#237 / 365 – ‘Jurassic Park’ – 127 mins
Cinema Challenge #95 / 115
The film follows two dinosaur experts — Dr. Alan Grant (Sam Neill) and Dr. Ellie Sattler Laura Dern) — as they are invited by eccentric millionaire John Hammond (Richard Attenborough) to preview his new amusement park on an island off Costa Rica. By cloning DNA harvested from pre-historic insects, Hammond has been able to create living dinosaurs for his new Jurassic Park, an immense animal preserve housing real brachiosaurs, dilophosaurs, triceratops, velociraptors, and a Tyrannosaur Rex. Accompanied by cynical scientist Ian Malcolm (Jeff Goldblum), who is obsessed with chaos theory, and Hammond’s two grandchildren (Ariana Richards and Joseph Mazzello), they are sent on a tour through Hammond’s new resort in computer controlled touring cars. But as a tropical storm hits the island, knocking out the power supply, and an unscrupulous employee (Wayne Knight) sabotages the system so that he can smuggle dinosaur embryos out of the park, the dinosaurs start to rage out of control. Grant then has to bring Hammond’s grandchildren back to safety as the group is pursued by the gigantic man-eating beasts.
I remember watching ‘Jurassic Park’ in a packed out cinema when it was first released in 1993 and being totally in awe of this spectacle that behold me from one of the gods of filmmaking. So fast forward eighteen years after its original release, as Steven Spielberg’s Jurassic Park gets a cinematic re-release, did I get the same experience as I did back then – it’s a pure and simple YES.
From your very first encounter with a Brachiosaurus using the ‘game changing’ special effects which still look as fresh as they did back in ’93, this cinematic masterpiece grabs a hold of you and doesn’t let go until the end credits. It’s just literally set piece after set piece, the T-Rex attack, electric fence climb, the Raptor hunt.
Acting wise, well Jurassic Park comes up trumps in every department. With the most notable being Richard Attenborough who is brilliant as the excitable and a little eccentric John Hammond, and a scene-stealing Jeff Goldblum is fantastic as the world’s coolest mathematician.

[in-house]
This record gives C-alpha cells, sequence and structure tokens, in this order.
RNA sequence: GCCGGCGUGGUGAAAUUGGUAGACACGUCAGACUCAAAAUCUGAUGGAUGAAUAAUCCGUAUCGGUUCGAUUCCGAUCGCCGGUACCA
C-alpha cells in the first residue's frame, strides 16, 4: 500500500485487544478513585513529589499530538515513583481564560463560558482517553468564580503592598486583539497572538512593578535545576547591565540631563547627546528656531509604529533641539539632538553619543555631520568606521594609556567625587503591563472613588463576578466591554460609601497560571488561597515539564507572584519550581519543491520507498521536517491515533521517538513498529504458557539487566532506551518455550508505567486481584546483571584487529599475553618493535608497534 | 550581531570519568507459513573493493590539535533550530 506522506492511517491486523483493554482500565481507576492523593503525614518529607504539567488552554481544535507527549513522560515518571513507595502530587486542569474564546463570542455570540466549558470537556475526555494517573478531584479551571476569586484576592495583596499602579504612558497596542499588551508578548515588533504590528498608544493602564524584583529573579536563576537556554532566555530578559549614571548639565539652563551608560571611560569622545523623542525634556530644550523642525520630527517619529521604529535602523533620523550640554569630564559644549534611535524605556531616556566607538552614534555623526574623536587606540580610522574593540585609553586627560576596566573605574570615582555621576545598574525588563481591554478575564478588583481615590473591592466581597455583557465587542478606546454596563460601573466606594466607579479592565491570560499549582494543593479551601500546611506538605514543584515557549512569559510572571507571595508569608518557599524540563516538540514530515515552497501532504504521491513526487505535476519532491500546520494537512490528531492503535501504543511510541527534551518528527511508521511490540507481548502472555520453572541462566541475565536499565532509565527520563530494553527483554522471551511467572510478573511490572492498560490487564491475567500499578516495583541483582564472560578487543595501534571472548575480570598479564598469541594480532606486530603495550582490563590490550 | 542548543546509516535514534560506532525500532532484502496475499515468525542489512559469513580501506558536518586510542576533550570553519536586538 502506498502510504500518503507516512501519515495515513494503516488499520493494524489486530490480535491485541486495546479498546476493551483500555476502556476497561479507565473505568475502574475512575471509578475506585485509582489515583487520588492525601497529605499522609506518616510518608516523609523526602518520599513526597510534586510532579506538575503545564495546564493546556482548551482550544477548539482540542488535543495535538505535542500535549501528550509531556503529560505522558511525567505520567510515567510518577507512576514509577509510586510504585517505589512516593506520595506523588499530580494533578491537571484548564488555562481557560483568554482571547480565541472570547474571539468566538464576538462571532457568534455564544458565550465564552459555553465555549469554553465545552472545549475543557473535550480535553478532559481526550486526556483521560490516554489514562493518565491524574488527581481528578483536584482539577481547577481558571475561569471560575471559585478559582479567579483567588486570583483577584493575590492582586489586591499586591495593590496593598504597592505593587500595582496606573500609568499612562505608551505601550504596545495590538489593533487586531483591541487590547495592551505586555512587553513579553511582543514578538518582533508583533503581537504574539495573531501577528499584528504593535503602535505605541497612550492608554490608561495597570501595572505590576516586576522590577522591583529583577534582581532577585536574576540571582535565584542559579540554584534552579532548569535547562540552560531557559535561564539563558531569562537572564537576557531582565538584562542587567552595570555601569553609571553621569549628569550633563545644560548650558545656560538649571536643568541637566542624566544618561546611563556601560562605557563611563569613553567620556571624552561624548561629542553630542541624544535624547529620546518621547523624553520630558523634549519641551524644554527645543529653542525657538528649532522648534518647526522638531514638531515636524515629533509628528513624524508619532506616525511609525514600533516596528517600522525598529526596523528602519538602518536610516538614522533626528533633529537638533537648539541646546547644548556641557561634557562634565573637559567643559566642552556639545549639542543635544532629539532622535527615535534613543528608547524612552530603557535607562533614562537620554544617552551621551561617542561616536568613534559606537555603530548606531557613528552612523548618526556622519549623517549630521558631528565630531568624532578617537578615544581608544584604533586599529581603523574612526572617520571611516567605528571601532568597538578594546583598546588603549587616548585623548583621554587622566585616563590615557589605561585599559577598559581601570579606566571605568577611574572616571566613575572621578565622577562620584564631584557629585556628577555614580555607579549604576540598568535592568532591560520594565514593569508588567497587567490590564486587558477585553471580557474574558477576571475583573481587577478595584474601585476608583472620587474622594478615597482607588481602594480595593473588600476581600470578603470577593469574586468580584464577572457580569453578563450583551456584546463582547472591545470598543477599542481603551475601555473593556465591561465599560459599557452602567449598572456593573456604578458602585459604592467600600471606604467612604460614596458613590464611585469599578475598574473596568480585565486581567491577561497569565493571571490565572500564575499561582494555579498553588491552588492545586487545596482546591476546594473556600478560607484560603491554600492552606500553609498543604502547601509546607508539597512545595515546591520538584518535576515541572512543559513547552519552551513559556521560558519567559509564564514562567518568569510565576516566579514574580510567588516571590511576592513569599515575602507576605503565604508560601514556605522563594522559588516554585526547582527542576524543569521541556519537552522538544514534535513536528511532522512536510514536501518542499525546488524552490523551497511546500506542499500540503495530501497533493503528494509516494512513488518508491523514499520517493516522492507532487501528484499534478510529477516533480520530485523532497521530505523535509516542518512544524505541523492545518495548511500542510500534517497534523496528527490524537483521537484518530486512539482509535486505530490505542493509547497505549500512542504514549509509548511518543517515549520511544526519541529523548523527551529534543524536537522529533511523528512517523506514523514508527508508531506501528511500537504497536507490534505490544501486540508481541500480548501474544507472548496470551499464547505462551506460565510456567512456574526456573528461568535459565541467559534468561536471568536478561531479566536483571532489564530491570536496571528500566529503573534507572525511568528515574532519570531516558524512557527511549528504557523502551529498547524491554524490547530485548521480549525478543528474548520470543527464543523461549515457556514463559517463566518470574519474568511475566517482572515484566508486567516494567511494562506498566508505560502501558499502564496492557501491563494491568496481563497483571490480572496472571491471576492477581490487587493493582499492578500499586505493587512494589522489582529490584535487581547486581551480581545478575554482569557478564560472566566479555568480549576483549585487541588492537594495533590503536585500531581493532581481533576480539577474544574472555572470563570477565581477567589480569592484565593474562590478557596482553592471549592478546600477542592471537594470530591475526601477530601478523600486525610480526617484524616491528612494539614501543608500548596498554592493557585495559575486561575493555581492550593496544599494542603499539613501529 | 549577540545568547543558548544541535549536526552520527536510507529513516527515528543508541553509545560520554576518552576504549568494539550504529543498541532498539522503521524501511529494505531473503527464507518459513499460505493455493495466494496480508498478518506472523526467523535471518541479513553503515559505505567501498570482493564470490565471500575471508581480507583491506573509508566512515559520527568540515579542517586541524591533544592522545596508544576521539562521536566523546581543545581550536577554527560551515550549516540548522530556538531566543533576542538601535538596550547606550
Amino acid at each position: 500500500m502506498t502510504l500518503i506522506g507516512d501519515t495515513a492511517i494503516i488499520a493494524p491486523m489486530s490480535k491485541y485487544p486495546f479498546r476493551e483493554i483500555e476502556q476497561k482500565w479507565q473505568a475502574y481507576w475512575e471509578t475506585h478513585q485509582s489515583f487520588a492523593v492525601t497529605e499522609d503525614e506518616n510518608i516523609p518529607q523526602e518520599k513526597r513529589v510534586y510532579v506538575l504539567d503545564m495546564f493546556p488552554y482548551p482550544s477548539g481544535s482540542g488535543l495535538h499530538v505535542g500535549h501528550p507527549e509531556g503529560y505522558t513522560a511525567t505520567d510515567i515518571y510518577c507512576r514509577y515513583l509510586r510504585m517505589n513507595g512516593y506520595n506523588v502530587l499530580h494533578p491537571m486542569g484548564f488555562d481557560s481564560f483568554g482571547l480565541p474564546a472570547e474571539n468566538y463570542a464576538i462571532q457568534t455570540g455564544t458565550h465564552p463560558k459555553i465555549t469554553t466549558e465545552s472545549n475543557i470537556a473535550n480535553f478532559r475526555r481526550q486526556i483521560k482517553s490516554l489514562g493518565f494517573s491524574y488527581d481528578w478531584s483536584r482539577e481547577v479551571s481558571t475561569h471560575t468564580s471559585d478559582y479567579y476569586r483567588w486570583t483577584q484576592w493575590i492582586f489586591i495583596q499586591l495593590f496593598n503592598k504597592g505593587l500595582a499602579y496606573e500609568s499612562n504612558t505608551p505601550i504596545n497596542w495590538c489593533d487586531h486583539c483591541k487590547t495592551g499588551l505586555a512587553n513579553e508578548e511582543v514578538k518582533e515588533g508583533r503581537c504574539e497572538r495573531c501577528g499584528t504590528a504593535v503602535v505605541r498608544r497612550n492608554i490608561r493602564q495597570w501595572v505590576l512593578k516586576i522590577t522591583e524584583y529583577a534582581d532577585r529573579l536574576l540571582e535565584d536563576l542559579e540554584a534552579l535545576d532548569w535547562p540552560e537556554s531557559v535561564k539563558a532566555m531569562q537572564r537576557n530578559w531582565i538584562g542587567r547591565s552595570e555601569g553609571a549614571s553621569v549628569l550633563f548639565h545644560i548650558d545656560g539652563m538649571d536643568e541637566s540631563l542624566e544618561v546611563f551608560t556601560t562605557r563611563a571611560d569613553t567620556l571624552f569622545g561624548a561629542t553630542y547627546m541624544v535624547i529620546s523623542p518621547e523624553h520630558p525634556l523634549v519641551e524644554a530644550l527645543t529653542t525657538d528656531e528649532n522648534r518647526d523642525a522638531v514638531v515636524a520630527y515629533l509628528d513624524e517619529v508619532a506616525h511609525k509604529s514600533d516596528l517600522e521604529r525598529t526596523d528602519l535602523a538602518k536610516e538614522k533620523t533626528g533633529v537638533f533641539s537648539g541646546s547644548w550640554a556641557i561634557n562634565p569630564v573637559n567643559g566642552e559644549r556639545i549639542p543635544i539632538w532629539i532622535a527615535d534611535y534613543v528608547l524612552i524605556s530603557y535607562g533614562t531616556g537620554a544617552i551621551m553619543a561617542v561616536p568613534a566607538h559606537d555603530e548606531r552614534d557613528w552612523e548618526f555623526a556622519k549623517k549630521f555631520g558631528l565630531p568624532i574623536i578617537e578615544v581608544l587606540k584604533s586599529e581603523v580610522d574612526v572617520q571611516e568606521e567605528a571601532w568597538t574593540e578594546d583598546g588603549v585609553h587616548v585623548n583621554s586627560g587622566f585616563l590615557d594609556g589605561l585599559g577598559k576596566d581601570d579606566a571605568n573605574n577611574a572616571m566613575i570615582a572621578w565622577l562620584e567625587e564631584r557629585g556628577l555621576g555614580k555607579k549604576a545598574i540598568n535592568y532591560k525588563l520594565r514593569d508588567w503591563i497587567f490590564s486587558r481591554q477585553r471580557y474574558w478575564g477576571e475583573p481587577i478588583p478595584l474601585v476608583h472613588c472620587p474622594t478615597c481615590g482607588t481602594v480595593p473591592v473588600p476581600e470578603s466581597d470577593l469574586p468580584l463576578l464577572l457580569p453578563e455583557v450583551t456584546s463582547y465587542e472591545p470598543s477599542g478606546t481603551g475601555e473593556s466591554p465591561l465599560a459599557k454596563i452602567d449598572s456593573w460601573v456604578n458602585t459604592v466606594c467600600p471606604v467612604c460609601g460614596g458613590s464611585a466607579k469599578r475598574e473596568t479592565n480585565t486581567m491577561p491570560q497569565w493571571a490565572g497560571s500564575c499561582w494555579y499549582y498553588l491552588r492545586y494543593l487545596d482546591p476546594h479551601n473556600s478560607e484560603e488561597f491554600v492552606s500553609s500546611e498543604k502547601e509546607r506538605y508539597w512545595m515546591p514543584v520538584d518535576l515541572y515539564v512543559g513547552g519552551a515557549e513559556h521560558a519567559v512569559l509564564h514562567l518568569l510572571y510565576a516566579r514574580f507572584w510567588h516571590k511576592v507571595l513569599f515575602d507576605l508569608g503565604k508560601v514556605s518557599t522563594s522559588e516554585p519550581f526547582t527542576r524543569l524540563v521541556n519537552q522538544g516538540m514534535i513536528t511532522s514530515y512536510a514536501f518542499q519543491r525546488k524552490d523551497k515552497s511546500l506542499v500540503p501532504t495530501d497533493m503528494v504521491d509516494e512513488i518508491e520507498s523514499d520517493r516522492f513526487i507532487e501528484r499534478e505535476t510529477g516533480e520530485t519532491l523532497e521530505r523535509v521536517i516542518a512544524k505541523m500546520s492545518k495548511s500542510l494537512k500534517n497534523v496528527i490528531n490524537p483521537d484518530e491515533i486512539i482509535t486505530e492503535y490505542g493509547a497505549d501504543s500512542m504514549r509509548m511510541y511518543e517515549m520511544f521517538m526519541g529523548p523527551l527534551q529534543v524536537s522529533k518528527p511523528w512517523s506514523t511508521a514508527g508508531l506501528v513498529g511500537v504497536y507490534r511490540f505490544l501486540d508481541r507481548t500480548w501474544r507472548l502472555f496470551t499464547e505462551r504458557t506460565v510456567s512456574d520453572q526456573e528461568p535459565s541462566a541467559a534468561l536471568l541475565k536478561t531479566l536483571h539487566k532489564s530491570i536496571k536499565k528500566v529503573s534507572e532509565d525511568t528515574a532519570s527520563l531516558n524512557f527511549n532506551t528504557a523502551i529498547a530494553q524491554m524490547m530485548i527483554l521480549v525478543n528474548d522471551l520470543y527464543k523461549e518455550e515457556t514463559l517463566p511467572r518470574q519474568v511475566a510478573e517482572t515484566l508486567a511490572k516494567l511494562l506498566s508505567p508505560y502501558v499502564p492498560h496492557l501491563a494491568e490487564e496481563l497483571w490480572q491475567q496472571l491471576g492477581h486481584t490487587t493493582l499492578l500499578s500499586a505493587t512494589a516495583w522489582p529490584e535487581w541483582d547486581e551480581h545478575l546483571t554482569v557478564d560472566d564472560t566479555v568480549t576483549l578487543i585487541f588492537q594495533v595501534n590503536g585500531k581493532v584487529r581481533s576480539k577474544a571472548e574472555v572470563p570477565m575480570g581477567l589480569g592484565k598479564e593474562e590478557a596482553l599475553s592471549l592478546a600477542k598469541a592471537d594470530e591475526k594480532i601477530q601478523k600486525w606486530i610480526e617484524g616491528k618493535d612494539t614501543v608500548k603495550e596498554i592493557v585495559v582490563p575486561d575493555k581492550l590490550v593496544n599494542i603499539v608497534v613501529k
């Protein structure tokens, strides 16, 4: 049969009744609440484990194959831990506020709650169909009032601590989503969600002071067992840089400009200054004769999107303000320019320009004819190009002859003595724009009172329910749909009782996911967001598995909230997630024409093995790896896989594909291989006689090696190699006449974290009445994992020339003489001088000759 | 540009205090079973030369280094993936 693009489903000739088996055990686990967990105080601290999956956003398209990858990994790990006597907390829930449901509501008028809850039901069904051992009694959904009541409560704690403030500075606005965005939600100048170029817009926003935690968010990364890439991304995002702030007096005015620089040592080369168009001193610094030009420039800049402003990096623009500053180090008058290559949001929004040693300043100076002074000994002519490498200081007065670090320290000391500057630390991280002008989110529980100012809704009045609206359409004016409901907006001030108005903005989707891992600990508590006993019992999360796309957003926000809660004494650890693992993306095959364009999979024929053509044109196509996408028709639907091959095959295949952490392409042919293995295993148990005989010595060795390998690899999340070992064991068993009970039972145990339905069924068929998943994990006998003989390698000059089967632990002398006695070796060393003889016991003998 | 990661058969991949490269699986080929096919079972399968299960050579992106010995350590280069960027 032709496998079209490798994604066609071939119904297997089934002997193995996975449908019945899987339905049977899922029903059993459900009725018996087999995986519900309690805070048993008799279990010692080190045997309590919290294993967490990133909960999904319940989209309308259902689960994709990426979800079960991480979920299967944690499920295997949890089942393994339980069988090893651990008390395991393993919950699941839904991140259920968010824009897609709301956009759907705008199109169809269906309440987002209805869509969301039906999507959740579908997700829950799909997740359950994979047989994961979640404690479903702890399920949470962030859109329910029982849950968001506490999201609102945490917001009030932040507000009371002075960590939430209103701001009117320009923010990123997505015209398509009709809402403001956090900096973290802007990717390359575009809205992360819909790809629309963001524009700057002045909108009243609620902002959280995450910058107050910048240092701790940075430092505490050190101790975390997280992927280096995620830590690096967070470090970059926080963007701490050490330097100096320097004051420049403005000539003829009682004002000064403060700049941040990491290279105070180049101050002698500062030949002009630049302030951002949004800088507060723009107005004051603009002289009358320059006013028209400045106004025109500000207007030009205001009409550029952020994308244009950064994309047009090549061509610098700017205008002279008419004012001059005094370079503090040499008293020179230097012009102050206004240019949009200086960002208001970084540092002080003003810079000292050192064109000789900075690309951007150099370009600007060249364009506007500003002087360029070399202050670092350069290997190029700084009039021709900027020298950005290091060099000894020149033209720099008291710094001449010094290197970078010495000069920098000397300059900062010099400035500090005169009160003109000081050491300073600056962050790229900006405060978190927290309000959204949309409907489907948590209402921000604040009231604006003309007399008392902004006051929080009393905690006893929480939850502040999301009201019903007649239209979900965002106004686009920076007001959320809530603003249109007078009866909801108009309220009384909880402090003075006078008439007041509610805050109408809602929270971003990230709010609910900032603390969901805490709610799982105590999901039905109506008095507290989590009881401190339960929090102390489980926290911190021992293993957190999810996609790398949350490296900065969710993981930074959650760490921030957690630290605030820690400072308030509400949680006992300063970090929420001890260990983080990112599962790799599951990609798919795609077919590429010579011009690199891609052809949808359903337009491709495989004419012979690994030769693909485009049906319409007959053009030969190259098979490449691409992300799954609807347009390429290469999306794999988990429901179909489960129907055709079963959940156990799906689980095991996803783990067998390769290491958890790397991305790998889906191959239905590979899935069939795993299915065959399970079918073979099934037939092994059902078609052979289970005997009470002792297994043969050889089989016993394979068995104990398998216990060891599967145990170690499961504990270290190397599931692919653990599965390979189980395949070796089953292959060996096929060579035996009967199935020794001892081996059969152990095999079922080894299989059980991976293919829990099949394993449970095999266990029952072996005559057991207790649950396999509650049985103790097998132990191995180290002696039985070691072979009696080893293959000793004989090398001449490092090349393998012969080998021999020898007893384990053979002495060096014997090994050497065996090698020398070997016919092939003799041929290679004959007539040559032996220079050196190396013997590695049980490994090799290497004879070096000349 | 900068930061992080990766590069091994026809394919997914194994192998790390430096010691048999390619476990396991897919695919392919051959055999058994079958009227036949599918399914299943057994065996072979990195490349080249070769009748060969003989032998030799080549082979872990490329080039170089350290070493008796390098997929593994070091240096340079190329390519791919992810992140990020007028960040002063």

#238 / 365 – ‘Warrior’ – 140 mins
Cinema Challenge #96 / 115
When marine Tommy Conlon (Tom Hardy) returns home after 14 years away, there’s a lot of family history to deal with. He needs the help of his father Paddy (Nick Nolte) to train for SPARTA – the biggest winner-takes-all fight in Mixed Martial Arts history. Tommy’s brother Brendan (Joel Edgerton) is now a married schoolteacher. An ex-fighter himself, he finds the only way to save his family from financial ruin is to step back into the ring. With the underdog Brendan and unstoppable Tommy on a collision course, they’re forced to confront the past as well as each other in an emotional, high-stakes showdown.
From the trailers, you’d be forgiven for thinking you have seen it all before ‘Rocky’, ‘Raging Bull’ and yes for the majority of its 140 minute runtime Warrior does follow the same clichéd, shot at the title, sporting movie formula that has been employed by Hollywood for many a year and its one that works – so “if it isn’t broke why fix it”. In fact Warrior shares more of its DNA with that of Oscar-winner ‘The Fighter’ released earlier in the year. Both films at their core deal with the story of broken families at war, The only thing different in Warrior from director Gavin O’Connor is the sport has been swapped from Boxing to that of Mixed Martial Arts.